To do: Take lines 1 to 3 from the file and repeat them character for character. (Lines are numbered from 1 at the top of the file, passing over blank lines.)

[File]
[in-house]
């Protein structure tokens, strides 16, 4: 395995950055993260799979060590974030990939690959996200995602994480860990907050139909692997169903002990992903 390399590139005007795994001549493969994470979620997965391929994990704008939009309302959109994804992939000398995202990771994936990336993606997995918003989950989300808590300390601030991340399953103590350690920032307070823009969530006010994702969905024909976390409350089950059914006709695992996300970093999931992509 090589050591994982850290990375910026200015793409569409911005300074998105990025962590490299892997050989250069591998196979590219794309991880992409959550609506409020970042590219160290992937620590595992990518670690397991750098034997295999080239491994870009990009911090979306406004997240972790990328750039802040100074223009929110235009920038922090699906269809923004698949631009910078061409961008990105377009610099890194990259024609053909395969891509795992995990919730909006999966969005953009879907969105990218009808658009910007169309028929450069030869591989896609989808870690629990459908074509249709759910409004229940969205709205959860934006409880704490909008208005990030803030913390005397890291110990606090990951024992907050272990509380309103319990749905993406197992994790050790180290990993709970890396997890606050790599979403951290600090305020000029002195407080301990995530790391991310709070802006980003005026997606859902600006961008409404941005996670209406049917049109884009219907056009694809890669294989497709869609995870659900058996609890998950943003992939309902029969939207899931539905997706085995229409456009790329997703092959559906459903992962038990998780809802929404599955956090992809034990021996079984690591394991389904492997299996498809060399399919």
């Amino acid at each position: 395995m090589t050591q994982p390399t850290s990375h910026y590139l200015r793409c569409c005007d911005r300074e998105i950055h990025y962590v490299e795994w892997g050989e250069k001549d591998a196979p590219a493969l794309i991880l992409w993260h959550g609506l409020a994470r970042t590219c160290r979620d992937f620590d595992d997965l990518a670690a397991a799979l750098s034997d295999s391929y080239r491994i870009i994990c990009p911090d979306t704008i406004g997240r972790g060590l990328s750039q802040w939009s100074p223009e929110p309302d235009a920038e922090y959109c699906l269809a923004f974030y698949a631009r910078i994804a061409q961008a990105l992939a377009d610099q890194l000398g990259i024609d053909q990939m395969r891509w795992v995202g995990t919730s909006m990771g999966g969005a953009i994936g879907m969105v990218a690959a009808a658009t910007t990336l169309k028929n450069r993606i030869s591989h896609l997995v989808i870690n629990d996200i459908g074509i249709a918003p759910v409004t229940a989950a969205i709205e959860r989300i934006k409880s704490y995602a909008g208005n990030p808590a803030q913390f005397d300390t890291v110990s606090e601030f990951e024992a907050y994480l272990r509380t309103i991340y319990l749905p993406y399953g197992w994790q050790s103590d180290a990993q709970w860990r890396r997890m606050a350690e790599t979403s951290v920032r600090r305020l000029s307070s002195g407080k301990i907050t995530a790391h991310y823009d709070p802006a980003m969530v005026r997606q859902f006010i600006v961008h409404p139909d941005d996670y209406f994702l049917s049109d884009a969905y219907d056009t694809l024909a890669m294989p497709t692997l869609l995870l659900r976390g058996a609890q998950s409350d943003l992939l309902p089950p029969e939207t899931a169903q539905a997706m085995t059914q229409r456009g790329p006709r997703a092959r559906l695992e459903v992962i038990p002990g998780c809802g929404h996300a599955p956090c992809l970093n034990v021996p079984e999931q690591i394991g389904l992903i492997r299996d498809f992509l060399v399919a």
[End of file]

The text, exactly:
[in-house]
């Protein structure tokens, strides 16, 4: 395995950055993260799979060590974030990939690959996200995602994480860990907050139909692997169903002990992903 390399590139005007795994001549493969994470979620997965391929994990704008939009309302959109994804992939000398995202990771994936990336993606997995918003989950989300808590300390601030991340399953103590350690920032307070823009969530006010994702969905024909976390409350089950059914006709695992996300970093999931992509 090589050591994982850290990375910026200015793409569409911005300074998105990025962590490299892997050989250069591998196979590219794309991880992409959550609506409020970042590219160290992937620590595992990518670690397991750098034997295999080239491994870009990009911090979306406004997240972790990328750039802040100074223009929110235009920038922090699906269809923004698949631009910078061409961008990105377009610099890194990259024609053909395969891509795992995990919730909006999966969005953009879907969105990218009808658009910007169309028929450069030869591989896609989808870690629990459908074509249709759910409004229940969205709205959860934006409880704490909008208005990030803030913390005397890291110990606090990951024992907050272990509380309103319990749905993406197992994790050790180290990993709970890396997890606050790599979403951290600090305020000029002195407080301990995530790391991310709070802006980003005026997606859902600006961008409404941005996670209406049917049109884009219907056009694809890669294989497709869609995870659900058996609890998950943003992939309902029969939207899931539905997706085995229409456009790329997703092959559906459903992962038990998780809802929404599955956090992809034990021996079984690591394991389904492997299996498809060399399919």
């Amino acid at each position: 395995m090589t050591q994982p390399t850290s990375h910026y590139l200015r793409c569409c005007d911005r300074e998105i950055h990025y962590v490299e795994w892997g050989e250069k001549d591998a196979p590219a493969l794309i991880l992409w993260h959550g609506l409020a994470r970042t590219c160290r979620d992937f620590d595992d997965l990518a670690a397991a799979l750098s034997d295999s391929y080239r491994i870009i994990c990009p911090d979306t704008i406004g997240r972790g060590l990328s750039q802040w939009s100074p223009e929110p309302d235009a920038e922090y959109c699906l269809a923004f974030y698949a631009r910078i994804a061409q961008a990105l992939a377009d610099q890194l000398g990259i024609d053909q990939m395969r891509w795992v995202g995990t919730s909006m990771g999966g969005a953009i994936g879907m969105v990218a690959a009808a658009t910007t990336l169309k028929n450069r993606i030869s591989h896609l997995v989808i870690n629990d996200i459908g074509i249709a918003p759910v409004t229940a989950a969205i709205e959860r989300i934006k409880s704490y995602a909008g208005n990030p808590a803030q913390f005397d300390t890291v110990s606090e601030f990951e024992a907050y994480l272990r509380t309103i991340y319990l749905p993406y399953g197992w994790q050790s103590d180290a990993q709970w860990r890396r997890m606050a350690e790599t979403s951290v920032r600090r305020l000029s307070s002195g407080k301990i907050t995530a790391h991310y823009d709070p802006a980003m969530v005026r997606q859902f006010i600006v961008h409404p139909d941005d996670y209406f994702l049917s049109d884009a969905y219907d056009t694809l024909a890669m294989p497709t692997l869609l995870l659900r976390g058996a609890q998950s409350d943003l992939l309902p089950p029969e939207t899931a169903q539905a997706m085995t059914q229409r456009g790329p006709r997703a092959r559906l695992e459903v992962i038990p002990g998780c809802g929404h996300a599955p956090c992809l970093n034990v021996p079984e999931q690591i394991g389904l992903i492997r299996d498809f992509l060399v399919a």